A Spanish swimmer has condemned the Tokyo Olympics bosses after they claimed she was banned from taking her baby to Athletes’ Village.
Ona Carbonell, 31, captain of the Spanish synchronized swimming team, said she was forced to choose between her dream and her 11-month-old son Kai because of the draconian rules surrounding the Covid hit Games.
Carbonell, who has been an outspoken advocate of breastfeeding since giving birth last year, said she wanted to continue feeding Kai during the competition but was prevented from doing so.
Olympic chiefs reportedly told Carbonell that Kai would have to stay in a hotel with his father away from Athletes’ Village and visit them to perform feedings, breaking the Covid-protected bubble that kept her and her teammates safe .
The rules made it “incompatible to perform in the Olympics and be the best you can with your family,” she said in an angry Instagram post.
Ona Carbonell, 31 and captain of the Spanish synchronized swimming team, has criticized the organizers of the Tokyo Olympics for banning her from traveling to the Games with her son Kai.
Carbonell, who has advocated breastfeeding since giving birth last year, said strict Covid rules forced her to choose between her dream and doing ‘the best’ for her family
Japan has been forced to make drastic changes to the way the Tokyo Olympics are conducted as some 50,000 athletes, coaches, staff and media from around the world travel to attend the Games amid the pandemic.
Exceptions to Japan’s strict border lockdown — which virtually prohibits arrivals from abroad — have been made for athletes and their staff.
From Carbonell’s description, it appears that the heads of Tokyo were willing to make an extra exception for the arrival of Kai and partner Pablo, yet would have forced them to be quarantined at a hotel away from where the athletes are staying.
All competitors have been placed in a Covid-safe bubble, cutting them off from outside contact with frequent tests and temperature checks to ensure Covid cannot spread and deter people from competing.
Still, Carbonell felt the organizers hadn’t gone far enough to include new moms in their plans.
“When I gave birth to Kai and saw that I was getting fit and that I could make it to the Tokyo Games, the first thing I did was ask if I could take him because I was breastfeeding him, and they said no,” she said. a video on social media.
For weeks, some athletes posted on the networks this situation of having to choose between breastfeeding and family reconciliation and the Olympics.
“Because of these complaints from several athletes, I have spoken to the Spanish Olympic Committee…along with the Superior Sports Council, and we wrote a request to see if he could take me to Kai and they told me it was possible, but that the conditions were not set by them, but by the government of Japan.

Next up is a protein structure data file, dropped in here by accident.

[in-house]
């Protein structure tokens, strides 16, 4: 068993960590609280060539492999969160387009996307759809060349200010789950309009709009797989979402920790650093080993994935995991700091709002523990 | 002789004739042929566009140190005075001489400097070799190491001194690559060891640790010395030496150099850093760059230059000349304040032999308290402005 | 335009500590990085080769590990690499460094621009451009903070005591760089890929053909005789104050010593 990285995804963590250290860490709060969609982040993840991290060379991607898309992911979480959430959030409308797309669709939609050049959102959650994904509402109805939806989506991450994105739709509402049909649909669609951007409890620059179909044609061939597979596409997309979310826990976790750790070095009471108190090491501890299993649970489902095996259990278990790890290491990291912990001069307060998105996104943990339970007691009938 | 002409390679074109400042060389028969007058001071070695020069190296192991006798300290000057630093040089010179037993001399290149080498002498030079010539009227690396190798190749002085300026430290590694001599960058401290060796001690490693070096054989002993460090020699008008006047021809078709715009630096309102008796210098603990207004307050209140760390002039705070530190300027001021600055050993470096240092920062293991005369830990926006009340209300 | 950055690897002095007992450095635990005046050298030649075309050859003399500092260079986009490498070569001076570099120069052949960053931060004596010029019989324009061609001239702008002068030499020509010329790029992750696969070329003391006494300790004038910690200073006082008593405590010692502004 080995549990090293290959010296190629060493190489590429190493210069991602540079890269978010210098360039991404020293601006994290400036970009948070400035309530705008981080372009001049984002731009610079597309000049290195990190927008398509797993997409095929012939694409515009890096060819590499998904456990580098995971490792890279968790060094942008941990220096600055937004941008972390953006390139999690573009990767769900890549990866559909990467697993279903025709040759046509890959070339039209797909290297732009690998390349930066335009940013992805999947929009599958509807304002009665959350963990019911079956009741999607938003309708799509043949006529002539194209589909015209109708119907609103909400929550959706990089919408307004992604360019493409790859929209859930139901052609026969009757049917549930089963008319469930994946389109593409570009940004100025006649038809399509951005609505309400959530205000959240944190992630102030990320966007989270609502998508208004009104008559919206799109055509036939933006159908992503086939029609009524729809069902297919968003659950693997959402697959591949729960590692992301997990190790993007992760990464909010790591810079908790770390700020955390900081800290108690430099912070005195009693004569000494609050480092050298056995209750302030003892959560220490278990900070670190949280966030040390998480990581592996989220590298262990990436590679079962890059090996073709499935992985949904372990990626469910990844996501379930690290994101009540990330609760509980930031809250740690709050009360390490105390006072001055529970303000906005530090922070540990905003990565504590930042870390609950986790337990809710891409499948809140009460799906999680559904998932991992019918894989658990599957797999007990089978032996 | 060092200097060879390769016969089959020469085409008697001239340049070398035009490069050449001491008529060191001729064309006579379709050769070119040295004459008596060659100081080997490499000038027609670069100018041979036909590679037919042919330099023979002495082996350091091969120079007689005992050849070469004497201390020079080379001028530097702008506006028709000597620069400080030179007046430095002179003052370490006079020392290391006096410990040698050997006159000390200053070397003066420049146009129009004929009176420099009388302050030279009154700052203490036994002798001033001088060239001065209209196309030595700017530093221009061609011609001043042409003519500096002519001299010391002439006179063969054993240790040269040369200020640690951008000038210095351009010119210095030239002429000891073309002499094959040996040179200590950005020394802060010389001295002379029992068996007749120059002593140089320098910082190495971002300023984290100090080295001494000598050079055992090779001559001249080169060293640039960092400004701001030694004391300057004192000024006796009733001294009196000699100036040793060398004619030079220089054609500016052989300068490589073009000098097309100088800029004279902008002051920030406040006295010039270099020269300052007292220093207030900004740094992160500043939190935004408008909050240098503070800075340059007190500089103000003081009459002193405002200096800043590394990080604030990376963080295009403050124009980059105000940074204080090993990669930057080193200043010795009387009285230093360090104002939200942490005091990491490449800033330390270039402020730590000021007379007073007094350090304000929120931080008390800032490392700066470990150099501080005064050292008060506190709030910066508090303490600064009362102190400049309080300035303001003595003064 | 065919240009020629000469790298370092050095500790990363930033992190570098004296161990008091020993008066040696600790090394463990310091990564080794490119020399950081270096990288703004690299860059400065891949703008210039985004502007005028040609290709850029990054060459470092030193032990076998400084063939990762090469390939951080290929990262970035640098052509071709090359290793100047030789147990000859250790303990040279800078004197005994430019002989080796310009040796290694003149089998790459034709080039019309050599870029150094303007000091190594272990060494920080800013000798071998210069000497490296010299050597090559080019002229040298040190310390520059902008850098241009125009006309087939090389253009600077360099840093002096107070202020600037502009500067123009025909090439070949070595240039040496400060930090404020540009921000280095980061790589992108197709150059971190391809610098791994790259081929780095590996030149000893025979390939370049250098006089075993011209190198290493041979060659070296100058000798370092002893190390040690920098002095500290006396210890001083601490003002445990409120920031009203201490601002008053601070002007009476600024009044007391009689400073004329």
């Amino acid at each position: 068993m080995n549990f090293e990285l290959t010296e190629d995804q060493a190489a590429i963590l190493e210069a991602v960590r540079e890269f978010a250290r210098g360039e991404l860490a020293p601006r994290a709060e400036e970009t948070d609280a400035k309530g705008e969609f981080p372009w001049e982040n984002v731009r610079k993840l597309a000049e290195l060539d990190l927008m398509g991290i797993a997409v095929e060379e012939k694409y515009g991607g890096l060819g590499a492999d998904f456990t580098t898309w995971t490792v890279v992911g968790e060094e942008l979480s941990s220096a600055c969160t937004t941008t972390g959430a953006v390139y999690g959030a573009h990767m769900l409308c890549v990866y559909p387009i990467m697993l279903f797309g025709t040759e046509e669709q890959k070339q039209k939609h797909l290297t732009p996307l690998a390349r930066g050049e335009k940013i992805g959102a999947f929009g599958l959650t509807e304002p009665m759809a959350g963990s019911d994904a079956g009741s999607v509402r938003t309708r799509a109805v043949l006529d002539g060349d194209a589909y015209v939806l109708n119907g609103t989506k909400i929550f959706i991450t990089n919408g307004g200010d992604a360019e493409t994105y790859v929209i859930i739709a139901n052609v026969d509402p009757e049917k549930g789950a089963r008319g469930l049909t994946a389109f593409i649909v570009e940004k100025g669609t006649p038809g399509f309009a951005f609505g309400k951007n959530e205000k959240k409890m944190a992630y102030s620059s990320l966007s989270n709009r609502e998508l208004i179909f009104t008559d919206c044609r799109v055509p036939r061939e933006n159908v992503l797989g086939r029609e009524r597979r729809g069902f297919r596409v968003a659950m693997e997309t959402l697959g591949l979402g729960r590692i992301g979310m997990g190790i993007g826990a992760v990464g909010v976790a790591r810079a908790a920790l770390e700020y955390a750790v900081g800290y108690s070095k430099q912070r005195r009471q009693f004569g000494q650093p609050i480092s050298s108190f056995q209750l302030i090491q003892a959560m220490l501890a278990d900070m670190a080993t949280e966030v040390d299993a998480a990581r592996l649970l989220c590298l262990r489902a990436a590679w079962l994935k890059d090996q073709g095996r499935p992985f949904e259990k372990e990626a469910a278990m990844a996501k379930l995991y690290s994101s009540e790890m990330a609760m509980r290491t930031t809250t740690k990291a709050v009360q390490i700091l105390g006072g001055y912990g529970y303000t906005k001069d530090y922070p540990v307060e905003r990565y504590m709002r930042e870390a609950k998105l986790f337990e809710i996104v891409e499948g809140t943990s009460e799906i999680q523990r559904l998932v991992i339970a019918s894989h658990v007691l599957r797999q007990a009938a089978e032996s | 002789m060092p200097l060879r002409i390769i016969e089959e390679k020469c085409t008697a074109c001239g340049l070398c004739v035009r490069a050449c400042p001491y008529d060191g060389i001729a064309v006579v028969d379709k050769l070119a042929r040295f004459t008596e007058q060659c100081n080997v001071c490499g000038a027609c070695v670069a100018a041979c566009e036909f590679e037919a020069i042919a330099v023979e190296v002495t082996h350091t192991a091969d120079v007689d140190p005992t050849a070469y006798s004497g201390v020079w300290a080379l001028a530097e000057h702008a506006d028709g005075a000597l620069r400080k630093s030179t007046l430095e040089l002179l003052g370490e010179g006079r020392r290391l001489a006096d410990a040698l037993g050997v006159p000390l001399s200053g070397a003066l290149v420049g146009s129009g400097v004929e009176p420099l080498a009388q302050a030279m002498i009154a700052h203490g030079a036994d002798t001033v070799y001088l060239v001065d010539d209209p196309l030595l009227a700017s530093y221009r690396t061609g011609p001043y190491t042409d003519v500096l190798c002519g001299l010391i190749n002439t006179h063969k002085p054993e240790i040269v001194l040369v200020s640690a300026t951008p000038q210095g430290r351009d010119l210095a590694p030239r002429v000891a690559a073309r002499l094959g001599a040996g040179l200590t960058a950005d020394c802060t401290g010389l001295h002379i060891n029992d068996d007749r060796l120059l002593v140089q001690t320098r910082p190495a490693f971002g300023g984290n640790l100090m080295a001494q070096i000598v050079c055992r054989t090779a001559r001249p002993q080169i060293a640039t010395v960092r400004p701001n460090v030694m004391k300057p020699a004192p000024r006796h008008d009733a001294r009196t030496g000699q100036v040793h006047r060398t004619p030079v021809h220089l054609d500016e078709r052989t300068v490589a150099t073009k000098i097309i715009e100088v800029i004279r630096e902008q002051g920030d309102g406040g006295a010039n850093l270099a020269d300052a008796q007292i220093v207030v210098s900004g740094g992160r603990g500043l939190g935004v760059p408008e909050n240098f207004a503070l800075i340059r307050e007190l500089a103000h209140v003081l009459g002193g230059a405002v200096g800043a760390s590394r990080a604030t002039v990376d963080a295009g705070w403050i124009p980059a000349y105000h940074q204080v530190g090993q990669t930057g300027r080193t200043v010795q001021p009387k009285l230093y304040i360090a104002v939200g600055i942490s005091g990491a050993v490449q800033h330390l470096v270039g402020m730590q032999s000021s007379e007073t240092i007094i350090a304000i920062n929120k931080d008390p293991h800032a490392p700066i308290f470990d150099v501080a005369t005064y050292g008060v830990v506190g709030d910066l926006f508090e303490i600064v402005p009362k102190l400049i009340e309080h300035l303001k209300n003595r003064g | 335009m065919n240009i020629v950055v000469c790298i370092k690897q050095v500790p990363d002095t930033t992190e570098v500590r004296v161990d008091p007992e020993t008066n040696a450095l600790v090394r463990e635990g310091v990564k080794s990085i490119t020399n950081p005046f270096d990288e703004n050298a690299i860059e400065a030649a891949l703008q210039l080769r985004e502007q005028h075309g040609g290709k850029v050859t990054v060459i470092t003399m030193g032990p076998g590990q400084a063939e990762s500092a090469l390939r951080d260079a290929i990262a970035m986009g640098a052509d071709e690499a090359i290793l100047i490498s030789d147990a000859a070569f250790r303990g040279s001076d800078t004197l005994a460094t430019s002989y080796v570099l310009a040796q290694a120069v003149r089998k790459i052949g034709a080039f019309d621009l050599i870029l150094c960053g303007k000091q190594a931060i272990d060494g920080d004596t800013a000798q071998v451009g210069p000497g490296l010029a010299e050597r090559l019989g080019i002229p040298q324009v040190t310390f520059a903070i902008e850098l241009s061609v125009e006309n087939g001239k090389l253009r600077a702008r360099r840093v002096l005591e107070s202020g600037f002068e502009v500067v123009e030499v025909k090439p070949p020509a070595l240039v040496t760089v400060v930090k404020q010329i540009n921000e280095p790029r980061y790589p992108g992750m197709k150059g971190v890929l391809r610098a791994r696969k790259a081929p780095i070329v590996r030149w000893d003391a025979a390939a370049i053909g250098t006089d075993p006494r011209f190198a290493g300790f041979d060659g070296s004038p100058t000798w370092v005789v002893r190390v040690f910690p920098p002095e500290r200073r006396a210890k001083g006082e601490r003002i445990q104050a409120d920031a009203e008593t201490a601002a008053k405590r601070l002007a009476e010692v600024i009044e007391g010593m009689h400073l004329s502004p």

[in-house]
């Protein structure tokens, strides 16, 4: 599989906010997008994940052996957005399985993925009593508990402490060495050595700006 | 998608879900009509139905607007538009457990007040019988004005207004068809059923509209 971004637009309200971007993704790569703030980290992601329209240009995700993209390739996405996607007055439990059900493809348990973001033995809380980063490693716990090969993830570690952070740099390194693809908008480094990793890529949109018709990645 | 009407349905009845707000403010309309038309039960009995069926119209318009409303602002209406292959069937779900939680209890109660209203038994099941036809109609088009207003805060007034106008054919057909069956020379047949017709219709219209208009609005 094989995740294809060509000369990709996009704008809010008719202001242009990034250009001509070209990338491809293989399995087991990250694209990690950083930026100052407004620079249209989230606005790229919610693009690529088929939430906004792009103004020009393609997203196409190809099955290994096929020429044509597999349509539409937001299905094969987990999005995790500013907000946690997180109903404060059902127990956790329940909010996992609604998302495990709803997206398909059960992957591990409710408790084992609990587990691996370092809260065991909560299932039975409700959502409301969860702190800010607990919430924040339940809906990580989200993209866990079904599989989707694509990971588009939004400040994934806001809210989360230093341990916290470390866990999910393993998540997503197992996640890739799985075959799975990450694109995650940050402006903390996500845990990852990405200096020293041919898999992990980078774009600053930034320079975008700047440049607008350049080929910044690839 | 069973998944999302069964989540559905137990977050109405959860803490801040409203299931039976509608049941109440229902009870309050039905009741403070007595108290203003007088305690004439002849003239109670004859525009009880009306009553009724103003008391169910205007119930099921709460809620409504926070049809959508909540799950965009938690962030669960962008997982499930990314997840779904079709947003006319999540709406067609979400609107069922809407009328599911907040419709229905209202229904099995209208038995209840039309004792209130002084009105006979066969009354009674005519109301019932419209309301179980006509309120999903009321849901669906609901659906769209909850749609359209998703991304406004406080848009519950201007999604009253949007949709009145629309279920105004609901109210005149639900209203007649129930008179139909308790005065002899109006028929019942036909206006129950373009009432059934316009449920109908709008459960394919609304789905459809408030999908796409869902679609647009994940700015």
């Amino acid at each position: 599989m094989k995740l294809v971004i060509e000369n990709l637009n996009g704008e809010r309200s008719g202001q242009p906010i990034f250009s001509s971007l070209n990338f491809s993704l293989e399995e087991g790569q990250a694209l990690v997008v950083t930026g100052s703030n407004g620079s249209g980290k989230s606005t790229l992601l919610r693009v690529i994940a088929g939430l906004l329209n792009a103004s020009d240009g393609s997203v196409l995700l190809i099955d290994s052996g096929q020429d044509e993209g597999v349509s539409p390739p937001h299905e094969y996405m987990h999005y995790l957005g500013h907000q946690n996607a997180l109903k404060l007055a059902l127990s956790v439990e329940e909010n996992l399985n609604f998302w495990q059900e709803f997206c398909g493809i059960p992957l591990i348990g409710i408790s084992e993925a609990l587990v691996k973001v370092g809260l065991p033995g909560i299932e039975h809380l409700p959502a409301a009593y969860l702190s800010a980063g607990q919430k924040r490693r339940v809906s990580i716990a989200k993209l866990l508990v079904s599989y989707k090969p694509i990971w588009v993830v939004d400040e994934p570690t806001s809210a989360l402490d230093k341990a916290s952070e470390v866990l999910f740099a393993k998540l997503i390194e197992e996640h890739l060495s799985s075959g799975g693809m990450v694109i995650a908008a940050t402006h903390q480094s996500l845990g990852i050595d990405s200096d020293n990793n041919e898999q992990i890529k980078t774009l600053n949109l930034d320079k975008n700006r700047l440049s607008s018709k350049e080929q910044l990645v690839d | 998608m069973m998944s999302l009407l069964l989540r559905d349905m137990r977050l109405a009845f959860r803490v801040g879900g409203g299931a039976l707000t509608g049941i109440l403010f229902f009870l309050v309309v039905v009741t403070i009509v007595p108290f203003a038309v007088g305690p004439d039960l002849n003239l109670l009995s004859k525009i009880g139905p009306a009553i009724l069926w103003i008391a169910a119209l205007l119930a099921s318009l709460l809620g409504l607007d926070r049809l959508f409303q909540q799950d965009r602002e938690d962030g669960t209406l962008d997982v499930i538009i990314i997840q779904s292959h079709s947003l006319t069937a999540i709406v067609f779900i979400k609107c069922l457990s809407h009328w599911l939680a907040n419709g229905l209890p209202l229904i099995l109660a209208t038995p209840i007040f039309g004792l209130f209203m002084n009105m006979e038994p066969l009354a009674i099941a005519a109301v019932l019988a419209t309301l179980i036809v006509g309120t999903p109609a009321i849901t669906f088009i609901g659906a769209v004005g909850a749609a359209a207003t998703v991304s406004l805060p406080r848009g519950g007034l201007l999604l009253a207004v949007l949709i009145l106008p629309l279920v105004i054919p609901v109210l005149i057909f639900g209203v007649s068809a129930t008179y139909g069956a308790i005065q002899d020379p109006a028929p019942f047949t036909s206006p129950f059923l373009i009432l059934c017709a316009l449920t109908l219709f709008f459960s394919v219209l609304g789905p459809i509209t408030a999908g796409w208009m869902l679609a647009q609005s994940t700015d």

“I ended up having to make a very difficult decision with my team…with my coach…and with my family because the conditions set by the government of Japan are incompatible with playing in an Olympics.”
In the end, she decided it would be best for Kai and Pablo to stay at home in Spain while she went to Japan to participate.
Carbonell has spoken out multiple times about the ‘importance’ of breastfeeding and wanted to continue feeding Kai this way at the Olympics, but said Covid rules made it impossible
The 31-year-old has competed in the last two Olympics, claiming silver in the women’s duet and bronze in the team, even in London 2012, and finishing fourth in the duet in Rio 2016
“I hope that all these athletes who are going through the same thing as me help to publicize this situation and normalize something that should be, but clearly isn’t,” she added.
Carbonell competed in the last two Olympic Games, won silver and bronze in London 2012, and finished fourth in the women’s duet in Rio 2016.
She also won dozens of medals at European and international level in several other competitions.
The Tokyo Olympics, estimated to have cost Japan at least £12 billion to host, will begin with the official opening ceremony on Friday and last until August 8.
The showpiece, designed to showcase the country’s recovery from the devastating earthquake and tsunami that struck in 2011, has already been delayed by a year due to the Covid pandemic.
Organizers had been pushing for the pandemic to be under control, but instead, Covid cases in the country are on the rise amid the rapid spread of the Delta variant, while only 20 percent of the population is vaccinated.
Tokyo’s Olympic bosses have decided to go ahead despite the risk of infection, making the Games unpopular with Japanese – two-thirds of whom said they don’t expect to enjoy the event in a poll on Sunday.
A total of 79 Covid infections have now been identified among those linked to the Games, including athletes, coaches, volunteers and support staff.
That includes two athletes who have been forced to withdraw from competition for failing to complete their 10-day isolation in time to participate in their events.
Fernanda Aguirre, a Chilean taekwondo fighter, and Candy Jacobs, a Dutch skateboarder, announced their withdrawal on Wednesday.
Three other athletes – two South African football players and a Czech volleyball player – have also tested positive, but will technically be able to rejoin the competition after their isolation period ends.